We were on vacation, August 2011, driving my 1970 Ford F250 from Los Angeles to North Carolina and back. In Arizona (the second day of our three week trip) it started to rain. Near the New Mexico border it changed to a downpour complete with thunder and lightening. Traffic slowed for road construction. Our big 390 began to run rough and died when traffic stopped on I-40. I managed to restart the engine and keep it running at a higher-than-idle speed and drive it down an exit ramp.

At the "Speedy Truck Stop" I asked where a mechanic could be found and the Indian lady said, "I don't know" and went back to doing whatever she had been doing (she worked there). I popped the hood and took a look to find the points had failed. No, I didn't have a spare set, I had just installed these a week ago.

Allie, my "significant other" offered to call the AAA. This was not a suggestion and I couldn't see any other options. Allie called the number on the back of her membership card and was given a second number to call. The second lady she talked to was argumentative about things. The closest city was Gallup, NM, about 20 miles away and in the direction we were headed, but, we were still in Arizona and she wanted to tow us about 100 mile the wrong way. Then, cell phones being what they are, the call got dropped.

I am not a member of AAA, but I have read the by-laws and they state we will get towed to the nearest shop, or to a shop of OUR choice, depending on our dollar sign plan. Allie has been a member for 40 years, has the higher $$$ plan, has only called them three times in the last ten years (including this call), and this is how she gets treated? And, the AAA representative had asked what the number was in case she needed to call us back. She never called us back and never sent a tow-truck.

While Allie was on the phone, I had to to collect my thoughts. The points had failed because the tungsten contact had loosened from the finger and was flopping around. This was supposed to be peened over like a rivet. I had brought my magic bag of tricks (tool box) which included a chisel and hammer. I figured I could try to peen it some. What's the worse I could do? break the points? They're already broken, I can't make em any worse.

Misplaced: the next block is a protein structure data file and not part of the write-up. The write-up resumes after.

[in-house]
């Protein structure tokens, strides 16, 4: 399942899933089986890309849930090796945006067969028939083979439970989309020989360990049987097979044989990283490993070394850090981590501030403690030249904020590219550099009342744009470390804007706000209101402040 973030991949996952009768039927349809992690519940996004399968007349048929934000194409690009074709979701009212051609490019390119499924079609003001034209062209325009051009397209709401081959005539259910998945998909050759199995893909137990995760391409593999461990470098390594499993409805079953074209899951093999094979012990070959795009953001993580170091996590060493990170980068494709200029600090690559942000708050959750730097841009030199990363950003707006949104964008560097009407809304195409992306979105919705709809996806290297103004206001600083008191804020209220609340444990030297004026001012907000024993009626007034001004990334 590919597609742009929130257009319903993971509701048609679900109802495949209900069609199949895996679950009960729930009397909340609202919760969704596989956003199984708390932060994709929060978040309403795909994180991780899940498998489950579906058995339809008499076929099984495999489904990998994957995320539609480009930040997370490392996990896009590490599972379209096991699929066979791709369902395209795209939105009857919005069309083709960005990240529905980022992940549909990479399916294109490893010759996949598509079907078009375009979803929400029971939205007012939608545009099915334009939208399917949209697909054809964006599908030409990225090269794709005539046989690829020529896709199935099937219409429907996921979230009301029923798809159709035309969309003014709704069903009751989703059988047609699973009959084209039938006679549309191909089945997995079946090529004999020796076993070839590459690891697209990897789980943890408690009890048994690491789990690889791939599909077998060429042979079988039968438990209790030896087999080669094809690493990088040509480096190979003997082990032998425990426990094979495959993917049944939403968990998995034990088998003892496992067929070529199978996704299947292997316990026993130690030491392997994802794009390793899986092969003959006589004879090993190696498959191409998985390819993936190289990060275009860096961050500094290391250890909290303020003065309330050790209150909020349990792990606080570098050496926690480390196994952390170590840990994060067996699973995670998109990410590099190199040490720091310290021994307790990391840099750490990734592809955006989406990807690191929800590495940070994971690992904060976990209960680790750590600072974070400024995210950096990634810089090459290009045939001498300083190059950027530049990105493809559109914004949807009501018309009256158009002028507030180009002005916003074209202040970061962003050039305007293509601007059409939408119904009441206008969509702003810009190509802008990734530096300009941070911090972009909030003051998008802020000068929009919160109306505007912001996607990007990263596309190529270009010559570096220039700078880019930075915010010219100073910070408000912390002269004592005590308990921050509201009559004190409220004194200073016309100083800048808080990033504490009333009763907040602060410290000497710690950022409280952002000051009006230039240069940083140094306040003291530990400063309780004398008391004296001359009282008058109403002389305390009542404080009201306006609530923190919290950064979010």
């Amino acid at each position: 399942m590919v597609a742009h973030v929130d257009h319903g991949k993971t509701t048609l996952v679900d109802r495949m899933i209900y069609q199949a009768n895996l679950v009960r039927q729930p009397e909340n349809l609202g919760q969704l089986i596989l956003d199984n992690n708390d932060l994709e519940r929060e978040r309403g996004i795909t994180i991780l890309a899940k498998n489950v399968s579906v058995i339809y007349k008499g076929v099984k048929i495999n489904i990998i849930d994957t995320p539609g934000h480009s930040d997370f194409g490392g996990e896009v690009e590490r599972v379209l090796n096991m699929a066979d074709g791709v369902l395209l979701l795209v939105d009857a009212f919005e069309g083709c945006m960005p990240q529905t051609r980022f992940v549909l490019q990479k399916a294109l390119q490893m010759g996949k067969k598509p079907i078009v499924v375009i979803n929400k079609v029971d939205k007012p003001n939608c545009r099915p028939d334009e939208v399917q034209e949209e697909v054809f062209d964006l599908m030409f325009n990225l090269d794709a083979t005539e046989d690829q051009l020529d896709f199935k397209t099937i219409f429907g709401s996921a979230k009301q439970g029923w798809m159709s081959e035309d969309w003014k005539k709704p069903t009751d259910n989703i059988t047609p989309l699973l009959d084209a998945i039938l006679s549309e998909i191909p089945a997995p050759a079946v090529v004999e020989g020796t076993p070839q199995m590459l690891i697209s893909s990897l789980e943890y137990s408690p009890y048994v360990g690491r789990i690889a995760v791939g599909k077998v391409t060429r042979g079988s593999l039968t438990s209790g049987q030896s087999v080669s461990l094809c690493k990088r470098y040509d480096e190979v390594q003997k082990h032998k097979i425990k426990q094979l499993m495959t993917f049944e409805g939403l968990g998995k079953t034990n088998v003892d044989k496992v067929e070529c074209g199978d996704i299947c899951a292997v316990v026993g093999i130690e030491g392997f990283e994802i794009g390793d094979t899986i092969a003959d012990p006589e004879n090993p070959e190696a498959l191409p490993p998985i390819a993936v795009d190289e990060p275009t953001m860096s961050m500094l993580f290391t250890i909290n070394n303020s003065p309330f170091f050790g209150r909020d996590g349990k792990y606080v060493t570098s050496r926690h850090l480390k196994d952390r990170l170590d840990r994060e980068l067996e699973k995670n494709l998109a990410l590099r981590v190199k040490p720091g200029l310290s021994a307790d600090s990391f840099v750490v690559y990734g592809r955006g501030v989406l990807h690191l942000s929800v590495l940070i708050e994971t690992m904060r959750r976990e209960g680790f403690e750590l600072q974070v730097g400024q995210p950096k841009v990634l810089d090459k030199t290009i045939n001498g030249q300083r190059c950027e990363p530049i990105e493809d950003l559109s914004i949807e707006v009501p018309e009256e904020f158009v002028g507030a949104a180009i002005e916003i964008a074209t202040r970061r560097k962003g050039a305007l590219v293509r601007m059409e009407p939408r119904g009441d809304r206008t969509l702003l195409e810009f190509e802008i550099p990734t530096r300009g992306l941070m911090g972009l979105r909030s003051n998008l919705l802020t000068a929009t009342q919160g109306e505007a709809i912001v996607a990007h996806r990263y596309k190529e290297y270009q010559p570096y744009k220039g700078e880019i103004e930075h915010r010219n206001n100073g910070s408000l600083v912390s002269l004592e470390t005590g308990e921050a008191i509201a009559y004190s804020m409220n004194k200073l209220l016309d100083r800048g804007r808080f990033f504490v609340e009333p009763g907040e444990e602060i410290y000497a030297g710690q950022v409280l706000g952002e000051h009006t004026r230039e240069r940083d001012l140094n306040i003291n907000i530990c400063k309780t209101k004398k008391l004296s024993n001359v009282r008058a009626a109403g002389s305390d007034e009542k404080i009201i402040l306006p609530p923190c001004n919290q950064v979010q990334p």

So when the call to AAA failed, I took the points out of the distributor and used the tailgate as an anvil. I opened the points, placing the two contacts on either side of the 3/16 sheet metal and proceeded to beat the crap out of them. After a bit of bashing and a few select words, the tungsten contact was one-with-the-finger again and the two contact faces were still touching each other correctly.

I re-installed the points, set the gap and she fired up!. I then set the timing by ear and down the road we went. Some how, I had been able to do all this during a downpour and the low-light of sunset and thick storm clouds. I had kept the points and the distributor dry!

Although we never made it to North Carolina (bad head gasket in Tennessee, a $1000 repair at a shop, and a story of it's own), we did make to Arkansas, Tennessee, Ohio and back home. This same set of points is still in the truck and working just fine. I did stop and buy a spare set, just in-case.

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post #20 of 20 (permalink) Old 09-25-2013, 10:31 AM
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This is an old thread to revive but somehow I got here looking for AC info and can't resist: